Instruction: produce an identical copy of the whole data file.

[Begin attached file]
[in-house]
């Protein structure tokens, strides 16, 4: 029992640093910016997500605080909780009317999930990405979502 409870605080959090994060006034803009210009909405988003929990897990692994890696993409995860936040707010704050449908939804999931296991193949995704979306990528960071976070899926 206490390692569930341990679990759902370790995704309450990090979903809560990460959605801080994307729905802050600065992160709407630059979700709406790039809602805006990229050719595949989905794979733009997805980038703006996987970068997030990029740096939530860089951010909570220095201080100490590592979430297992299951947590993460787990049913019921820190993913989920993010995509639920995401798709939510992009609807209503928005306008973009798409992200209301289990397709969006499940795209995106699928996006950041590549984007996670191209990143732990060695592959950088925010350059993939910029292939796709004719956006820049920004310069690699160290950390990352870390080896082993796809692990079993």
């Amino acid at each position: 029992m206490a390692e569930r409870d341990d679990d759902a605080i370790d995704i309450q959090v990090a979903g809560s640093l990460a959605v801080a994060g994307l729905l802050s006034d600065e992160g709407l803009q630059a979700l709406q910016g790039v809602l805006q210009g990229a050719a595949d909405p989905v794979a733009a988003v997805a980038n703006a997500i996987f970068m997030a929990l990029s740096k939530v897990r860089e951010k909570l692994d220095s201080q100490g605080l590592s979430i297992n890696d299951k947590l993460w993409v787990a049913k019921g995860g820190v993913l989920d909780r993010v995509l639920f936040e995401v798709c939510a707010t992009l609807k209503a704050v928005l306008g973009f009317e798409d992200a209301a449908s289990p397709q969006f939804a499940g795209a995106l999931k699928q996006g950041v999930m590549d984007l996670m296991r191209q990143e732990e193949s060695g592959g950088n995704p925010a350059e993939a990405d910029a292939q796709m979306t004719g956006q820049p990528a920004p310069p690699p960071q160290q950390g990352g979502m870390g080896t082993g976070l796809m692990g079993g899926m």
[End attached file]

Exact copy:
[in-house]
């Protein structure tokens, strides 16, 4: 029992640093910016997500605080909780009317999930990405979502 409870605080959090994060006034803009210009909405988003929990897990692994890696993409995860936040707010704050449908939804999931296991193949995704979306990528960071976070899926 206490390692569930341990679990759902370790995704309450990090979903809560990460959605801080994307729905802050600065992160709407630059979700709406790039809602805006990229050719595949989905794979733009997805980038703006996987970068997030990029740096939530860089951010909570220095201080100490590592979430297992299951947590993460787990049913019921820190993913989920993010995509639920995401798709939510992009609807209503928005306008973009798409992200209301289990397709969006499940795209995106699928996006950041590549984007996670191209990143732990060695592959950088925010350059993939910029292939796709004719956006820049920004310069690699160290950390990352870390080896082993796809692990079993």
């Amino acid at each position: 029992m206490a390692e569930r409870d341990d679990d759902a605080i370790d995704i309450q959090v990090a979903g809560s640093l990460a959605v801080a994060g994307l729905l802050s006034d600065e992160g709407l803009q630059a979700l709406q910016g790039v809602l805006q210009g990229a050719a595949d909405p989905v794979a733009a988003v997805a980038n703006a997500i996987f970068m997030a929990l990029s740096k939530v897990r860089e951010k909570l692994d220095s201080q100490g605080l590592s979430i297992n890696d299951k947590l993460w993409v787990a049913k019921g995860g820190v993913l989920d909780r993010v995509l639920f936040e995401v798709c939510a707010t992009l609807k209503a704050v928005l306008g973009f009317e798409d992200a209301a449908s289990p397709q969006f939804a499940g795209a995106l999931k699928q996006g950041v999930m590549d984007l996670m296991r191209q990143e732990e193949s060695g592959g950088n995704p925010a350059e993939a990405d910029a292939q796709m979306t004719g956006q820049p990528a920004p310069p690699p960071q160290q950390g990352g979502m870390g080896t082993g976070l796809m692990g079993g899926m």